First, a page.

I was awash in empathy for everyone, but this one family's story is one that I held in my heart these many years. One evening during the support group, this parent and I had the opportunity to share more deeply one-on-one, and I felt a sad yet beautiful intersection of our grief. We listened to one another and 'held' each other in this time of fear and confusion. I know I reflected on their words many times over, in the months and years to come; I was lifted by their story. I realized then that it is no small thing to be alongside another in suffering; there is great power in this.

"Although the world is full of suffering, it is full also of the overcoming of it." Helen Keller

Over the years, I have wondered about their child. I prayed for their recovery. I hoped for strength for the family. 

Here, many years later, we cross paths again! In the midst of a completely separate and jubilant celebration! 

It felt coincidental, so happenstance, so wonderful.

(I have a friend who assures that a coincidence is the work of the holy - when you are surprised like this, believe in the mystery of something much larger than you. In the midst of this celebration, I did feel the holy.)

This person and I, we greeted each other like old friends, with a warm embrace. We met each other's eyes. With just a few tender words, we were able to impart how much healthier each of our children now was. We shared big smiles, and moved apart to chat and mix with others at the party, continuing the celebration at hand. I, however, basked in the second celebration of simply intersecting with them, again.

Recovery, 
my goodness, 
this is truly cause for celebration - 
one that, so many years ago, I could hardly imagine. 

I hope I have been able to impart how serendipitous and special this reconnection was to me. I have been smiling for several days now, ever since running into this person again.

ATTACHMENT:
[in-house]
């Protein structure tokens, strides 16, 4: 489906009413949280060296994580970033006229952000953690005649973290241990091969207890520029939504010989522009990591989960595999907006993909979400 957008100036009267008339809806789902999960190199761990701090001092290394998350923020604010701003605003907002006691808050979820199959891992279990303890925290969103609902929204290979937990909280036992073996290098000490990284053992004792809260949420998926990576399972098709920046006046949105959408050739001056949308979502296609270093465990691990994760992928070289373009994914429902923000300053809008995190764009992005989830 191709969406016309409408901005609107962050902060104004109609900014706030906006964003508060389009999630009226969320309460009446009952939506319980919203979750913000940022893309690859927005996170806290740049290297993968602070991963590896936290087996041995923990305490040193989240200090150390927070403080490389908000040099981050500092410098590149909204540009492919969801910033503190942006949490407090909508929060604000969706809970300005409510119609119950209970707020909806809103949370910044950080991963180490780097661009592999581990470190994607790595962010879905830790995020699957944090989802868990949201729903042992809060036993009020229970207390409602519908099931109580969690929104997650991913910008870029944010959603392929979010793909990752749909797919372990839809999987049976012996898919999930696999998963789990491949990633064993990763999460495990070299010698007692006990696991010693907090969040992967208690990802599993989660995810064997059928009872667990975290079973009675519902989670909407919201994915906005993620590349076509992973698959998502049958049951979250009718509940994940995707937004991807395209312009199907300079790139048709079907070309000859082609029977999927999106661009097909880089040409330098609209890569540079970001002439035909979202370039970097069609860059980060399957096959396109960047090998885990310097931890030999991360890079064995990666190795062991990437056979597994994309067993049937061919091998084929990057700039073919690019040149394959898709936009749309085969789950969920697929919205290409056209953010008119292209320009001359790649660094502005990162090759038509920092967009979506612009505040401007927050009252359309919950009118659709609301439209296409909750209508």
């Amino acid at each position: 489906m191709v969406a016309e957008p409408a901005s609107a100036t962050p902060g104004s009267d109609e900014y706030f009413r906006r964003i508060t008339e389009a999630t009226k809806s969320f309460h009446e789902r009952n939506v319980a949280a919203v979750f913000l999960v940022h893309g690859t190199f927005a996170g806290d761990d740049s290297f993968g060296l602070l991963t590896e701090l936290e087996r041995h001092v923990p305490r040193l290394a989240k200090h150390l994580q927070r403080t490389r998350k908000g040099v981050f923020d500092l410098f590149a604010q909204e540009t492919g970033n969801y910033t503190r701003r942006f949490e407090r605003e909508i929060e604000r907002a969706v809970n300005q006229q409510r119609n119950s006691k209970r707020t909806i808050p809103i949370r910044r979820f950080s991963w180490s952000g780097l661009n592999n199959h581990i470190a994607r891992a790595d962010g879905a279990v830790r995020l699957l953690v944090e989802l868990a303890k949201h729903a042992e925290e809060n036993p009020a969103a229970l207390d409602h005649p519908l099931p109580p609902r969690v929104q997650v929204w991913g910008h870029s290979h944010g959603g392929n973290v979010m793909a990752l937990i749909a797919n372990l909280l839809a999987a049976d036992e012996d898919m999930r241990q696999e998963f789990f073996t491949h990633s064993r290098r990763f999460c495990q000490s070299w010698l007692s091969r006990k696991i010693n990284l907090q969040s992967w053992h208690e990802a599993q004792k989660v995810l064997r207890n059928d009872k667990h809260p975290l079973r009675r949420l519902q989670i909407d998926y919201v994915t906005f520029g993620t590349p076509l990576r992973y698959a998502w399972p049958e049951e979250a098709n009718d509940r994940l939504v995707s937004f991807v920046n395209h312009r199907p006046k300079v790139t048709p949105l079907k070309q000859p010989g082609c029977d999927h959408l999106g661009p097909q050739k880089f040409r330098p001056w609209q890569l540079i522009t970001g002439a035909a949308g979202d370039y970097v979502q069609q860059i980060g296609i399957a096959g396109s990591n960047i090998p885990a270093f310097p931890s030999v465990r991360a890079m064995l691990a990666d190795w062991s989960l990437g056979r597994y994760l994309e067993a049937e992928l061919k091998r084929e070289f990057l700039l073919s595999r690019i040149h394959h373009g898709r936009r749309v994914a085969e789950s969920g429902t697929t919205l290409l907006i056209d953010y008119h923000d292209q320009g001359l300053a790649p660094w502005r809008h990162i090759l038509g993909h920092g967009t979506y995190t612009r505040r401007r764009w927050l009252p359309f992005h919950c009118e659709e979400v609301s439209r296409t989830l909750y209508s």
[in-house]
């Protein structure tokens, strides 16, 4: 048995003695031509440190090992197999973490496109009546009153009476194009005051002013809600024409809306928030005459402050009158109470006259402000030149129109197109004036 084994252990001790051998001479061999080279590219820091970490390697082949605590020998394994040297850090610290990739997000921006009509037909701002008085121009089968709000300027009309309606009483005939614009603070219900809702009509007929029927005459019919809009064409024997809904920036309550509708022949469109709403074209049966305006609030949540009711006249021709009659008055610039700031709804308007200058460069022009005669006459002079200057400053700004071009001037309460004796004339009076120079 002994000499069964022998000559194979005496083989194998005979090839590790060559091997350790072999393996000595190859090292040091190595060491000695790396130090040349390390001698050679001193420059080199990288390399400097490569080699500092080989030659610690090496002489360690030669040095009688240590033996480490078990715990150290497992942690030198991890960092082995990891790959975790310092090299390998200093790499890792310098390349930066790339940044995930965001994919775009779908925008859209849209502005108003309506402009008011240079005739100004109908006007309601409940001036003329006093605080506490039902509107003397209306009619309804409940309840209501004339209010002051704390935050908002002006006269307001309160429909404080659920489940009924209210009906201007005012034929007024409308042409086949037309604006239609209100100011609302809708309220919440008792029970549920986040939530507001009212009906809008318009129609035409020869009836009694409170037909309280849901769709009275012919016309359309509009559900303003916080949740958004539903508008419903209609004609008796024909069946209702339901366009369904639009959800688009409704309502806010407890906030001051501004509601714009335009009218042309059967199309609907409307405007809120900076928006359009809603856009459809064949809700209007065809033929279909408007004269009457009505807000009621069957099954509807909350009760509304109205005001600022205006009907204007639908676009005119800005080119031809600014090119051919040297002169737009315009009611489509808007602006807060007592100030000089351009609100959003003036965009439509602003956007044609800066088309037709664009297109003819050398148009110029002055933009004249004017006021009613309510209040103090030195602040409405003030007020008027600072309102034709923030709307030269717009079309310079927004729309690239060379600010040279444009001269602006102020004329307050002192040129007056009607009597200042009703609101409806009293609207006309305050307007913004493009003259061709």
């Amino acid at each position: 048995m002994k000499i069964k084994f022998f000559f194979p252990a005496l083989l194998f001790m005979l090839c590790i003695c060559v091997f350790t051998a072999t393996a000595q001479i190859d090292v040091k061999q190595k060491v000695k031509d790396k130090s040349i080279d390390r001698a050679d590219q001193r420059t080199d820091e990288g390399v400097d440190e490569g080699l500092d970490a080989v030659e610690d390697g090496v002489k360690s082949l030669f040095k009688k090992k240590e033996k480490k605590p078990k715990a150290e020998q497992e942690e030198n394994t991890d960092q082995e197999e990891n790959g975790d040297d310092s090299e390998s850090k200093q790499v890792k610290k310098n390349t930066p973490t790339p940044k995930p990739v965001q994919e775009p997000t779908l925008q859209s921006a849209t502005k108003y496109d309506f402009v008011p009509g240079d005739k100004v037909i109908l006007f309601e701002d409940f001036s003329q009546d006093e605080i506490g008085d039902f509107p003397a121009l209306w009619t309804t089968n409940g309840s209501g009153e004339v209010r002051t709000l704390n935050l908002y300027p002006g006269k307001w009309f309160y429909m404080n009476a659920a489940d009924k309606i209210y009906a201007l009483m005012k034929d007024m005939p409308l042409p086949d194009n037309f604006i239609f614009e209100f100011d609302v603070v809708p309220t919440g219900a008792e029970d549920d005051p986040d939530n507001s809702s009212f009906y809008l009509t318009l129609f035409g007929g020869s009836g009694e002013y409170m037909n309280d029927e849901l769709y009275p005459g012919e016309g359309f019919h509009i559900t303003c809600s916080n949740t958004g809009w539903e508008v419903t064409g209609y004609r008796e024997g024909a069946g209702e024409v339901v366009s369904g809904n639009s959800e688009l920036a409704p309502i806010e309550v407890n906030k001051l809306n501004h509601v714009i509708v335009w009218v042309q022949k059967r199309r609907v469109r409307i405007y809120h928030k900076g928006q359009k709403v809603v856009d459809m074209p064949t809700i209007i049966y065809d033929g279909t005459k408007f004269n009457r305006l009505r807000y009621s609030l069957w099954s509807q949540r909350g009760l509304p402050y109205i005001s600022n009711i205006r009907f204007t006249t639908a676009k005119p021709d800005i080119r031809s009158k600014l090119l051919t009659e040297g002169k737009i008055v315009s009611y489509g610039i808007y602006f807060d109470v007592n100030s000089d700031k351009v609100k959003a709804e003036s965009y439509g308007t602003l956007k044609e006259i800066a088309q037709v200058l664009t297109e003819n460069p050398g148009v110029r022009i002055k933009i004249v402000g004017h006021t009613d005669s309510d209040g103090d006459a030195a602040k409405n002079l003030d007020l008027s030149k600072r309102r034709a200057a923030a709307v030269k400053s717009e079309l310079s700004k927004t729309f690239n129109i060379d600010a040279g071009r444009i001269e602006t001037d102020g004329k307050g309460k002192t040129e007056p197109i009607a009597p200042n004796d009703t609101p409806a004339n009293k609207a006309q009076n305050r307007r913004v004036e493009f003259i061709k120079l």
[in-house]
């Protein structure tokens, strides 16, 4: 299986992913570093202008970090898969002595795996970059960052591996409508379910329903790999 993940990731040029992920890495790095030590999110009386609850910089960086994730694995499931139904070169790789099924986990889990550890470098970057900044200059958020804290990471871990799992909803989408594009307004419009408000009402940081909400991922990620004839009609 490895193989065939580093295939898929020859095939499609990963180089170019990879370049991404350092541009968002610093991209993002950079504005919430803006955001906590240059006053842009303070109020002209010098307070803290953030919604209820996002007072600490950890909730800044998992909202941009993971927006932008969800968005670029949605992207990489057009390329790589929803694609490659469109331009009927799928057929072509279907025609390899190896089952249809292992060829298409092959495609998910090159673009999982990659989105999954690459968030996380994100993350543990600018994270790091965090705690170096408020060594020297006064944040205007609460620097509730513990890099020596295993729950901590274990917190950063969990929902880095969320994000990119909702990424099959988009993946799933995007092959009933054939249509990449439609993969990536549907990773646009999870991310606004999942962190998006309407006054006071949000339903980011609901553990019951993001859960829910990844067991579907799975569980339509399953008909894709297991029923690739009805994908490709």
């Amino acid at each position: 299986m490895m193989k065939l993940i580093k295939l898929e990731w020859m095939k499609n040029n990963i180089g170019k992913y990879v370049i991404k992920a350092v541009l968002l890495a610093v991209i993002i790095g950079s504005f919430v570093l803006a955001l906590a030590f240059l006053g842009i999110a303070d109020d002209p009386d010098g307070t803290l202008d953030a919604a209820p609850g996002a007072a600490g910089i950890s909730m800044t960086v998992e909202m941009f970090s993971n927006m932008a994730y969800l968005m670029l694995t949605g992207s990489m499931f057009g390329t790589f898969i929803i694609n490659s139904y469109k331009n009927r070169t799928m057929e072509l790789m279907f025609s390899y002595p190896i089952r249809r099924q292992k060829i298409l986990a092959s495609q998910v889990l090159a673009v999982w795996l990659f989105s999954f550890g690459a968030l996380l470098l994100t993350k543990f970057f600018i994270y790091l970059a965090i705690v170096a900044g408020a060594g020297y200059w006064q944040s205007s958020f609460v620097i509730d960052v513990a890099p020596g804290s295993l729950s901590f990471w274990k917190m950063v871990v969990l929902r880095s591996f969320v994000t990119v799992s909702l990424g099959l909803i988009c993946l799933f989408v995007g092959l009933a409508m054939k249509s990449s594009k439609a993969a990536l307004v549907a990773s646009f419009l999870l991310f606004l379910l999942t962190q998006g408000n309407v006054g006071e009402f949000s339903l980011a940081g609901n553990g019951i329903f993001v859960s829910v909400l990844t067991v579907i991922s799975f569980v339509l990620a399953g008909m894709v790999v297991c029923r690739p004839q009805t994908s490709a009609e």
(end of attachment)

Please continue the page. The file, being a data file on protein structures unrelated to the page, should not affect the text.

I am so aware of 
    the healing power of time, 
    the strength, fortitude, and perseverance of individuals, and 
    the iridescent and lasting beauty of interactions. 
You simply never know what the future holds, and 
how your presence might help another. 


Tuesday, June 7, 2022

Strawberries for picking



It is June and the strawberries

are blooming popping ripe for tasting


In the neighbor’s front yard

these sweet delights 

are like toddlers running 

in between around all over

their happy wild natural garden 

planted all along the curb

so that everyone and anyone

might feast 


We wandered over after naps

each grandchild with a small container 

to fill


Our preschooler was focused

searching, lifting leaves, looking under,

stepping closer, excitedly tossing each into

her small pail


Whereas our toddler stood transfixed

alongside us

devouring each and every piece of

plump red lusciousness that came her way

(assisted greatly by her dear Poppa)

while holding an empty pail

and

throughout

every

fruity

chew 

she scowled at the hosts suspiciously

yes, wrinkled brow dagger eyes pursed lips

(these last were dripping in berry juice)


Such abhorrent behavior for a guest! 


All is forgiven when you are only 19 months old

trusting only your nearest and dearest

not yet ready to welcome the stranger 

or neighbor, as it were

not realizing

the recipients of your ‘stink eye’

were the reason for this

strawberry indulgence


We all just chuckled and giggled and shook our heads

at the wondrous mystery of the young.



___________________





It's Tuesday and I am participating in the
 Slice of Life.  
Thank you, Two Writing Teachers, for creating this supportive community 
of teacher-writers!